What Makes It Great: This is your spot if you truly want to unplug. Relax along the flowing river knowing that you’re miles away from civilization. Stargaze without light pollution. Skinnydip without worrying about being spotted. You’ll truly be immersed in the wild woods of Maine. 

A waterway in the Acadia National Park in Maine. Low cloud and mist.

#4. Allagash Gateway Campground

Address: Chesuncook Lake Rd, Millinocket, ME 04462

Know Before You Go: Allagash Gateway Campground is located in Millinocket, Maine, near Baxter State Park. You’ll need to drive 44 miles on mostly dirt roads to get there if you’re coming from Greenville. Be prepared to go slow and stay aware of logging trucks on your way in.

Because of the location, you probably won’t find much cell service at this campground, so if you need to work, you may want to hold off until you can disconnect for a bit. 

What Makes It Great: Allagash Gateway Campground is a family-owned campground that aims to give you the best experience rural Maine has to offer. They have cabins, tent sites, and RV sites available. Water/electricity sites are $40 per night, but primitive sites are also available. They also specialize in guided hunting excursions, so this is your place if you’re interested in hunting bears, moose, grouse, coyotes, or deer. 

→ Looking for more awesome off-grid campsites across the country? These RV Experts Share their Favorite Boondocking Sites

#5. Fifth Stream Campsite

Address: 42-00-0 Rd, Grand Lake Stream, ME 04637

Know Before You Go: Are you ready to really go off the beaten path while boondocking in Maine? The Fifth Stream Campsite is completely free with no amenities and no cell phone service. There are thousands of logging roads in the area and not much else. Make sure you have a reliable vehicle that can handle dirt roads and a way of communicating with civilization via satellite. There is truly nothing but woods in the Machias River Corridor. 

What Makes It Great: If you want to be truly surrounded by wilderness and nothing else, Fifth Stream Campsite is for you. You’ll be located on the Machias River, which is amazing for salmon fishing. You’ll be able to stargaze to your heart’s content on clear nights, too. This spot is truly a solitude lover’s dream. 

boondocking in maine near acadia national park

#6. Log Landing

Address: CCC Rd, Wesley, ME 04686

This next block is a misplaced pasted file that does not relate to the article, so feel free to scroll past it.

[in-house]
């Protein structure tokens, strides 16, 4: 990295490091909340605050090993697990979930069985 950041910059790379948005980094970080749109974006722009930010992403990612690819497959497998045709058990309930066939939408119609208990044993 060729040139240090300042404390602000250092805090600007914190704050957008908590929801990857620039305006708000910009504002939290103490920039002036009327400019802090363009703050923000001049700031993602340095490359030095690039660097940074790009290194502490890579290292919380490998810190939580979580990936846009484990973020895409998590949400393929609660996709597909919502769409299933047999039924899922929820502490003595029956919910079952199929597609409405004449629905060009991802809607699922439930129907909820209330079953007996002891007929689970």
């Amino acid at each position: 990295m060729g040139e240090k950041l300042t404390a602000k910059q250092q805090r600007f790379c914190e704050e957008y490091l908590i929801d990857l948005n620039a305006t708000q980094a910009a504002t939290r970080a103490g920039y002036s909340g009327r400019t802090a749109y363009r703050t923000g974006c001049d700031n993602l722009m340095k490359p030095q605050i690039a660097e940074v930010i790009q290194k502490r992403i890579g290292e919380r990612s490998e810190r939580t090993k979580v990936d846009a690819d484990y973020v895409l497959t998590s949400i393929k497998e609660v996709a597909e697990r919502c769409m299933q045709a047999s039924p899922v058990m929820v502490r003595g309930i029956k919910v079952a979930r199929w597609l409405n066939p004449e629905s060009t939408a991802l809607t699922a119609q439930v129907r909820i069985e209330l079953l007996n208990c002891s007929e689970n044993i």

Know Before You Go: Much like Fifth Stream Campsite, Log Landing is truly in the middle of nowhere. You’ll have to navigate unpaved and unmaintained roads to get there with little cell phone service.

Because of this, we have similar recommendations when traveling to this location. Ensure you have a reliable vehicle, plenty of provisions, and a way of contacting civilization that doesn’t rely on cell phone service. You’ll find dispersed camping with no amenities along the river. 

What Makes It Great: First and foremost, Log Landing is completely free. It’s one of those amazing spots you can just show up to and find a place to park among the beautiful wilderness. Be sure to bring your fishing gear to this boondocking spot in Maine, as you’ll be situated along a flowing river filled with salmon. This is a birdwatcher’s paradise, as there are over 180 species of birds along the Machias River Corridor. 

Pro Tip: Maine is great for off-grid camping in the summer, but in the winter, you might want to head south to these 10 Best Boondocking Sites in Arizona where the solar power is great!

#7. Jewett Cove, Moosehead Lake Public Land

Address: Unnamed Rd, Greenville, ME 04441

Know Before You Go: Jewett Cove on Moosehead Lake is located in northwestern Maine, and anyone who knows anything about this area knows that it is remote. There are actually countless campsites surrounding Moosehead Lake, so if you’re tent camping. 

Nevertheless, if you’re in an RV and need a large patch of ground for your rig, you’re in luck. Jewett Cove is actually a boat launch where you can park and stay the night, and there are other boat launches in this area as well. Like the previous campsites, cell phone service will probably be nonexistent. 

What Makes It Great: Moosehead lake is the largest body of fresh water in New England. This spot provides a tranquil place to rest your head as you explore this amazing area. Whether you choose to camp lakeside, in the woods, or at a boat launch, you can count on a peaceful stay surrounded by nature and wildlife. This part of Maine is truly an unforgettable boondocking experience. 

View from the shore of Jordan Pond in Acadia National Park, Maine, in Autumn during peak foliage season

Leave No Trace and Enjoy While Boondocking in Maine

Maine has a stunning wilderness that remains unharmed by human activity. You won’t see pollution or trash lining the sides of these roads, and we should all do our part to keep it that way. This is why it’s so important to bring your garbage with you upon leaving. This way, we can all enjoy boondocking in Maine for years to come.

Have you ever boondocked in Maine? Tell us about it in the comments below!